The PCE feature performs discovers PCEs. After members are discovered, PCCs and the PCE server establish PCEP sessions to exchange information. Before the ingress functioning as a PCC establishes an MPLS TE tunnel, the ingress sends a request to the selected PCE server to calculate a path and waits for the calculation result. Unlike IETF PCE, the NE allows you to verify and accept the calculated result or allows the PCE server to automatically confirm and accept the calculated path. After the calculated path is confirmed, the PCE server replies with this result to the PCC. Upon receipt the calculation result, the PCC establishes an LSP.

To improve network bandwidth usage efficiency and simplify network operation and maintenance, the NE implements Stateful PCEs and Uniform TE Network Information Configuration and Management.

PCE Discovery

An available PCC must be discovered before it sends a path calculation request to a PCE server. The PCE server, however, does not have to proactively discover a PCC. The NE only supports manually configured PCE member relationships. You need to specify the source IP address on a PCE server. The PCC then establishes a connection to the source IP address of the PCE server. You can specify multiple candidate PCE servers for the same PCC. The PCC selects a server based on the priority and source IP address. If candidate PCE servers have the same priority, the PCC selects a server with the smallest IP address. Other servers function as backup servers. If the server that is selected to calculate paths fails, the PCC automatically selects another server.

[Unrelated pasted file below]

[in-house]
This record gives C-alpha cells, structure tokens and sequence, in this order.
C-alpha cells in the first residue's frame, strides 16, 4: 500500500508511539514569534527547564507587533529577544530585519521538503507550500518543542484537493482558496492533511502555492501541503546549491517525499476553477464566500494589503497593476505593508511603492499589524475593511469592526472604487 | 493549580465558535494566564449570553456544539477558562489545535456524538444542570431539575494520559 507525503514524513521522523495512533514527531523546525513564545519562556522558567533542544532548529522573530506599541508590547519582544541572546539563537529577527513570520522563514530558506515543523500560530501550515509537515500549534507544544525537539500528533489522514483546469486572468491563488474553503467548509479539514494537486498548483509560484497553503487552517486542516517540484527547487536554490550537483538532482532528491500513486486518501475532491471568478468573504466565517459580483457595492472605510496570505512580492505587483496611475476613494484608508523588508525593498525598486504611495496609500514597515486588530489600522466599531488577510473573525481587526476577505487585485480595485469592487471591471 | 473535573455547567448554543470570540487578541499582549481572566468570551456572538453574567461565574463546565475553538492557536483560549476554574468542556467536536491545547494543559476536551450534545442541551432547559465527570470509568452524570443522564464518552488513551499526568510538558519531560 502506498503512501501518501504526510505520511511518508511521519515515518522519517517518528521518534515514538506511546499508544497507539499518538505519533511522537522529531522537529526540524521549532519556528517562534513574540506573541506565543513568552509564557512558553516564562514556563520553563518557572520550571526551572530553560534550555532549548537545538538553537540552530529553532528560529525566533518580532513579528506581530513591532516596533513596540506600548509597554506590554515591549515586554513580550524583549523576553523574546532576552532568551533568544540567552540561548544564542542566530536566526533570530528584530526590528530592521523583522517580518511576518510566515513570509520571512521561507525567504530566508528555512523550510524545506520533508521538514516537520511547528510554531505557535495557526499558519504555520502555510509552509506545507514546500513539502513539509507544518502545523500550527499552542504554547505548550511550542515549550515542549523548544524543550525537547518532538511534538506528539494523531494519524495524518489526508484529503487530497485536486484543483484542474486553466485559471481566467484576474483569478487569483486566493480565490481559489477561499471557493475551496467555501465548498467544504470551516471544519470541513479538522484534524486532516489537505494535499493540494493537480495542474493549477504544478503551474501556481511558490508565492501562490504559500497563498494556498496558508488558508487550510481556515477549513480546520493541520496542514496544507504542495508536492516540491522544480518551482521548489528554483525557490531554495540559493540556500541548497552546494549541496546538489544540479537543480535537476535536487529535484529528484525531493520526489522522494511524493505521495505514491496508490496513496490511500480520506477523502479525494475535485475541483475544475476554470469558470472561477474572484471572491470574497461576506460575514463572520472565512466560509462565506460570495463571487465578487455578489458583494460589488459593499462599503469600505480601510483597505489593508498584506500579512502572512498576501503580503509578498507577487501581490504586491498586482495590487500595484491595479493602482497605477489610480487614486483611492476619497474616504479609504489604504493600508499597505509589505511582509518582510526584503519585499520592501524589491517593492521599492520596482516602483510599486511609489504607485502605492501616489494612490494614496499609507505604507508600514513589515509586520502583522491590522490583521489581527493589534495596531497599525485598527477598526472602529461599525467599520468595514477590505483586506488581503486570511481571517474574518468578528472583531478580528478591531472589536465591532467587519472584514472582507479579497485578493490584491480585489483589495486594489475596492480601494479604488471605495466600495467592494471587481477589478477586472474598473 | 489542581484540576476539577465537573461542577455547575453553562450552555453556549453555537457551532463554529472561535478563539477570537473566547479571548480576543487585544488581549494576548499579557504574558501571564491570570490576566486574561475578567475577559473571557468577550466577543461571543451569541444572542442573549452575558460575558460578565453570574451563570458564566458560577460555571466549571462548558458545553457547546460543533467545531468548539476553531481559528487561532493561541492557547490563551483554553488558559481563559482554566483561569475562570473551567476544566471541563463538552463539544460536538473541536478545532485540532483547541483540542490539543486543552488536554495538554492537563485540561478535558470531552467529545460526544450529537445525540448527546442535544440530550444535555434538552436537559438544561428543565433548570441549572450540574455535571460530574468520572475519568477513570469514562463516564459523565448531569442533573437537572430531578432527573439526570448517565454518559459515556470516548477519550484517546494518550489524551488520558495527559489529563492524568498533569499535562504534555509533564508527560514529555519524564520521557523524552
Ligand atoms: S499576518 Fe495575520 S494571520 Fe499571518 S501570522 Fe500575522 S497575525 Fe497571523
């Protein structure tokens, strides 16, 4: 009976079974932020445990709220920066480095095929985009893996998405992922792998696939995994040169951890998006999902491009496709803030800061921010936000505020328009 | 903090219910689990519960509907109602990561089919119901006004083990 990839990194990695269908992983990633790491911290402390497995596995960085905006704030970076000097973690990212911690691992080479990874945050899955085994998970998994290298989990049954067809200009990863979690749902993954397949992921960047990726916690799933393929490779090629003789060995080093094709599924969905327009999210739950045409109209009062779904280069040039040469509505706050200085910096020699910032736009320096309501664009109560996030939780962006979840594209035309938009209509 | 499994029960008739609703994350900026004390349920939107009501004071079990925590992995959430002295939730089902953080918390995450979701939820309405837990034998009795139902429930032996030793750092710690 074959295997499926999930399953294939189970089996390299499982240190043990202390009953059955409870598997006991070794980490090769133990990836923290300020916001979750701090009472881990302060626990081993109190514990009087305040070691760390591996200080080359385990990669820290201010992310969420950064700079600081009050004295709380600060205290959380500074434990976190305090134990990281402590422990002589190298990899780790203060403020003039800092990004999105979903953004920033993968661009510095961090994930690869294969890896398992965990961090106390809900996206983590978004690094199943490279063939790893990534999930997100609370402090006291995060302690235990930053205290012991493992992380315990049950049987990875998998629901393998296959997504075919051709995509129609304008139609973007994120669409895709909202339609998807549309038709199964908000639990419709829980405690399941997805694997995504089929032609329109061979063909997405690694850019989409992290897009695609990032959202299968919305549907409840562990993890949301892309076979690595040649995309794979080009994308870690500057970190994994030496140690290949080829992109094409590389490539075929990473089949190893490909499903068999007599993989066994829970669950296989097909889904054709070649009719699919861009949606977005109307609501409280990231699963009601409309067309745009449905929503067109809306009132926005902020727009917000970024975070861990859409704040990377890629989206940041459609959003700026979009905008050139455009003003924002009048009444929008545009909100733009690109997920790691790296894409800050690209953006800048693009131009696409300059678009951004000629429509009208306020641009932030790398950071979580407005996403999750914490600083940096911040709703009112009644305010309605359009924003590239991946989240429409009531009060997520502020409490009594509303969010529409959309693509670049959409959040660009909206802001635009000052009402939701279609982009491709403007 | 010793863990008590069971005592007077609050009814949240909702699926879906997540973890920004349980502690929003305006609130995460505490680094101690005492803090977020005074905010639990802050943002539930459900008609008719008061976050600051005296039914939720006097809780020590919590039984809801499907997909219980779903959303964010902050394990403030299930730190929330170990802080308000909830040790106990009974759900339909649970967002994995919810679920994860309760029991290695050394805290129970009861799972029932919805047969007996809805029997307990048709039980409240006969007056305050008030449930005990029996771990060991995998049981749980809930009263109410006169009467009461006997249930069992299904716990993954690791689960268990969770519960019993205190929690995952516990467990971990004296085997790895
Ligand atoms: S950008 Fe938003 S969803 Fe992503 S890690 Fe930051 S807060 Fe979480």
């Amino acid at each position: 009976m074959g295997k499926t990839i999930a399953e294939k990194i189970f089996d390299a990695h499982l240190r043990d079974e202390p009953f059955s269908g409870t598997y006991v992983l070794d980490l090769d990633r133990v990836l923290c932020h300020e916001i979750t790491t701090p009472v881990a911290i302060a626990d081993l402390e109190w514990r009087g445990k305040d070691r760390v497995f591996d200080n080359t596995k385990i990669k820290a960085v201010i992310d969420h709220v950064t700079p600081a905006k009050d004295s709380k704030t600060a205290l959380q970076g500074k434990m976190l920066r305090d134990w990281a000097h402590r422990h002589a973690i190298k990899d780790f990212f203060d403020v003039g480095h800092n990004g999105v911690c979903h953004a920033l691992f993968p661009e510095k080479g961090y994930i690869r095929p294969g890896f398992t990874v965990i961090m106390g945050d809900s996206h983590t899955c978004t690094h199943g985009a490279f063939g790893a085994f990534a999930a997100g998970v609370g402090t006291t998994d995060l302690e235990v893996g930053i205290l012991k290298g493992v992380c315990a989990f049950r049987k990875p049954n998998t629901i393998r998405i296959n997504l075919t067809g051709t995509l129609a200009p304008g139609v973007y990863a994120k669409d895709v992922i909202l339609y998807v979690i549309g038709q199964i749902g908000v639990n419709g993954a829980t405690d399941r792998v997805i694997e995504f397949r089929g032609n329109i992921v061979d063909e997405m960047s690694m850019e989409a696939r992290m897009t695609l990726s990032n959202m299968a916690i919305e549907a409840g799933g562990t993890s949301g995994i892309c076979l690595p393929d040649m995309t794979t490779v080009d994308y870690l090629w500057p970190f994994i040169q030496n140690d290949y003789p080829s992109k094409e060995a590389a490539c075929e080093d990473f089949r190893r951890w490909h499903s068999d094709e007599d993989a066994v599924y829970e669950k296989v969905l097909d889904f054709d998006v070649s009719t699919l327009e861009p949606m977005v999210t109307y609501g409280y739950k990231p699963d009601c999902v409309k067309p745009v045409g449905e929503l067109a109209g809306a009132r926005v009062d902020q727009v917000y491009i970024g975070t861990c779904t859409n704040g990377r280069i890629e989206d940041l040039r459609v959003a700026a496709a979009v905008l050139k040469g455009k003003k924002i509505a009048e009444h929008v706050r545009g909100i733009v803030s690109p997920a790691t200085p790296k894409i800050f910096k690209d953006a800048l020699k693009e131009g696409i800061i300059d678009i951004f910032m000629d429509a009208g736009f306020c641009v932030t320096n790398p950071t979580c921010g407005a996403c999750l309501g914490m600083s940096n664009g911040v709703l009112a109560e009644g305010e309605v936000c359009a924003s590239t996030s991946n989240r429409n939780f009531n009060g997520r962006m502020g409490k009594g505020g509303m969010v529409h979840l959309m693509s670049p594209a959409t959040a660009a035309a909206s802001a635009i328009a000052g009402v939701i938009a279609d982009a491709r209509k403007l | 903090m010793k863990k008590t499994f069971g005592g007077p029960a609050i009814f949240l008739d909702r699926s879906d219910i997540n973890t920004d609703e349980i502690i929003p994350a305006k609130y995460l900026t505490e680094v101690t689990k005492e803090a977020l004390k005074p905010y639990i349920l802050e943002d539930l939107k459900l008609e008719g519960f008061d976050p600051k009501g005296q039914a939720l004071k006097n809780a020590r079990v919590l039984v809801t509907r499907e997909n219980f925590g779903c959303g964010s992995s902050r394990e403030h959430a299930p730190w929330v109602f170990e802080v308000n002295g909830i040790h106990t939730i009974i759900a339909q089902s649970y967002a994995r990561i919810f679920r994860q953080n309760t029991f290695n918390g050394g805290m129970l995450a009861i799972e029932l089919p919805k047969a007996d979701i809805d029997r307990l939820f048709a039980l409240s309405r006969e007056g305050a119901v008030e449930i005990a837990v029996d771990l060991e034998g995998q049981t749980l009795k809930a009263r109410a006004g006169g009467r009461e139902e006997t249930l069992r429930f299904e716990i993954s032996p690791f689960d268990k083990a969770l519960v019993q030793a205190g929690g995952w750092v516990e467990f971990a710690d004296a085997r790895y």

PCEP Sessions

After a PCC discovers PCEs in different domains, the PCC establishes a PCEP session with a selected PCE within a specific domain, and the PCEs in different domains establish PCEP sessions with each other. The devices exchange information, including path calculation results, over the sessions.

Table 4-7 describes the implementation of a PCEP session.
Table 4-7 PCEP session implementation
Stage Diagram Description
PCEP session establishment
Figure 4-14 PCEP session establishment
  1. The PCC initiates a TCP request to a PCE. After the PCC and PCE perform three handshakes, they establish a TCP connection.
  2. The PCC and PCE exchange Open messages to negotiate a session. After both devices accept one another's parameters, the two devices exchange Keepalive messages to confirm the negotiated parameters and use these parameters to establish a PCEP session.
PCEP session maintenance
Figure 4-15 PCEP session maintenance
A node on each end of the session periodically sends Keepalive messages to the other node to maintain the PCEP session. The transmissions on the two nodes are independent of each other. If one node fails to receive a Keepalive message after a specified interval time elapses, the node considers the session interrupted.
Disconnection - The node that fails to receive a Keepalive message sends a Close message to disconnect the PCEP session.

The process of establishing a PCEP session between two PCEs in different domains is similar to the preceding process of establishing a PCEP session between the PCC and PCE.

Intra-Domain Path Calculation